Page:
Symposium at Mount Allison explores meaning of public accountability

24 Oct 2016

RJCBSMount Allison University hosts its first Public Accountability Symposium on Oct. 29, 2016 with a number of noted speakers taking part.

The symposium, which takes place in Tweedie Hall in the Wallace McCain Student Centre, will explore the often misunderstood meaning of public accountability.

Dr. Chris MacDonald opens the event at 11 a.m. with a talk titled “Trust in the Private and Public Sectors: Meaning and Mechanisms.” MacDonald is the author of the highly respected Business Ethics Blog and director of the Ted Rogers Leadership Centre at Ryerson University’s Ted Rogers School of Management, where he teaches ethics and critical thinking.

Michael Ferguson, Canada’s auditor general, will deliver the keynote speech at luncheon. Ferguson has served as auditor general since November 2011. He previously served as the deputy minister of finance in New Brunswick and as the province’s auditor general.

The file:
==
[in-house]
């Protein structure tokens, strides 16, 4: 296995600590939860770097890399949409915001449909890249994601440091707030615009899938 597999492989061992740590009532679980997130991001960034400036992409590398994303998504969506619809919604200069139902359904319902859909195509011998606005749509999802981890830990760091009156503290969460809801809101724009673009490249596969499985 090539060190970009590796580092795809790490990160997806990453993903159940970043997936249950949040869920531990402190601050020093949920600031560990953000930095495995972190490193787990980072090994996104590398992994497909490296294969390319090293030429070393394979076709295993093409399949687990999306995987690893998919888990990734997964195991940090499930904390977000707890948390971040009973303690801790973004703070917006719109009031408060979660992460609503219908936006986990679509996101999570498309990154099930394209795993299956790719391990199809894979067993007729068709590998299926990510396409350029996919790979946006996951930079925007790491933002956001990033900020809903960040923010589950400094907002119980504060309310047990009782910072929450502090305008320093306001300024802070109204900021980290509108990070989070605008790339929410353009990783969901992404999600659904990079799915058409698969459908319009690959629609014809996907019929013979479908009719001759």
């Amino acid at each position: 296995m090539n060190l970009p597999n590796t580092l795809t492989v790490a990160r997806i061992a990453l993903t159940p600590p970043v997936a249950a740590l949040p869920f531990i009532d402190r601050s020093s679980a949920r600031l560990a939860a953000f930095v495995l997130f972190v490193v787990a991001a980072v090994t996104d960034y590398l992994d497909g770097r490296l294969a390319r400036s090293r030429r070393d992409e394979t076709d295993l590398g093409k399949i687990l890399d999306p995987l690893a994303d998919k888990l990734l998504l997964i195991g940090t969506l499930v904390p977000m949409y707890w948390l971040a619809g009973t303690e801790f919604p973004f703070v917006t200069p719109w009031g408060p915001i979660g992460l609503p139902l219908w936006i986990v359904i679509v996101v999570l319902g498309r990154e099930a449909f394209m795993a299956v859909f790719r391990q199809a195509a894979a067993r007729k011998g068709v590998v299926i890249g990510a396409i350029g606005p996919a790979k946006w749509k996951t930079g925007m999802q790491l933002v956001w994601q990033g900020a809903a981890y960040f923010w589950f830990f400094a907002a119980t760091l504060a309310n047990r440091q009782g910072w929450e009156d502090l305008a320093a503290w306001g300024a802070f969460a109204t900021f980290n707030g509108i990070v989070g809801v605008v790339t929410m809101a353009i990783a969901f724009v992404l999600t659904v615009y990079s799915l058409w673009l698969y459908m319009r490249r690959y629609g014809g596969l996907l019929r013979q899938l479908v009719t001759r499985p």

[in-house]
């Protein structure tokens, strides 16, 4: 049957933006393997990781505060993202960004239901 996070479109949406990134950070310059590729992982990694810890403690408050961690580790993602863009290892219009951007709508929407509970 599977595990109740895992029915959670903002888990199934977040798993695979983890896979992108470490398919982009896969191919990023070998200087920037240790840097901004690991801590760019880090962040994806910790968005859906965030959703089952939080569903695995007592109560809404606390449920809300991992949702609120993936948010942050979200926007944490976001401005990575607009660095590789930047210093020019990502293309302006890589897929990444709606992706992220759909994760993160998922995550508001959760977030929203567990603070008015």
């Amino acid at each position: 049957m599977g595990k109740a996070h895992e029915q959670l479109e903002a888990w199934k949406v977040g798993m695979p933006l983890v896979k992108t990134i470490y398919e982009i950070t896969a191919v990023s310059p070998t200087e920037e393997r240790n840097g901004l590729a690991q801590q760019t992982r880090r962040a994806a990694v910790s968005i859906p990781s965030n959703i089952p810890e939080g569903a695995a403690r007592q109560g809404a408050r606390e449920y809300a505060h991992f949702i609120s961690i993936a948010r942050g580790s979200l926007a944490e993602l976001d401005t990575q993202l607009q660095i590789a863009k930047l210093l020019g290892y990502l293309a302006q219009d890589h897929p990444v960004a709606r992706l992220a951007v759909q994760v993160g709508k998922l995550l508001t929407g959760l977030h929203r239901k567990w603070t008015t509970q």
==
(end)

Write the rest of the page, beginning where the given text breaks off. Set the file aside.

“We are delighted to have such high-calibre speakers share their knowledge and insights with us,” says Dr. Sandy MacIver, director of the Ron Joyce Centre for Business Studies at Mount Allison University. “We live in a time when citizens seem to have less and less trust in their elected officials and are disillusioned with the idea of public accountability. Our extraordinary speakers can also help us extend our thought process to trust issues in society at large and in the corporate sector.”

The event will continue in the afternoon with an interactive panel discussion focused on what accountability means. Panellists include Don Bowser, who is originally from New Brunswick and works to build capacity and enforce public accountability around the globe; Olivier Mesley of Mount Allison’s Department of Commerce, who has expertise in project management, marketing, trust, and people in organizations; Barb Clayton of the Department of Religious Studies, who researches ethics and the happiness phenomenon in Bhutan; and Erin Steuter of the Department of Sociology, who has conducted research on biases and messaging in editorial and other cartoons.

All participants will also have a chance to take part in small group discussions to wrap up the event.

The symposium is open to all. Registration is free for students and $20 for the general public. Find out more about the event or register online at:

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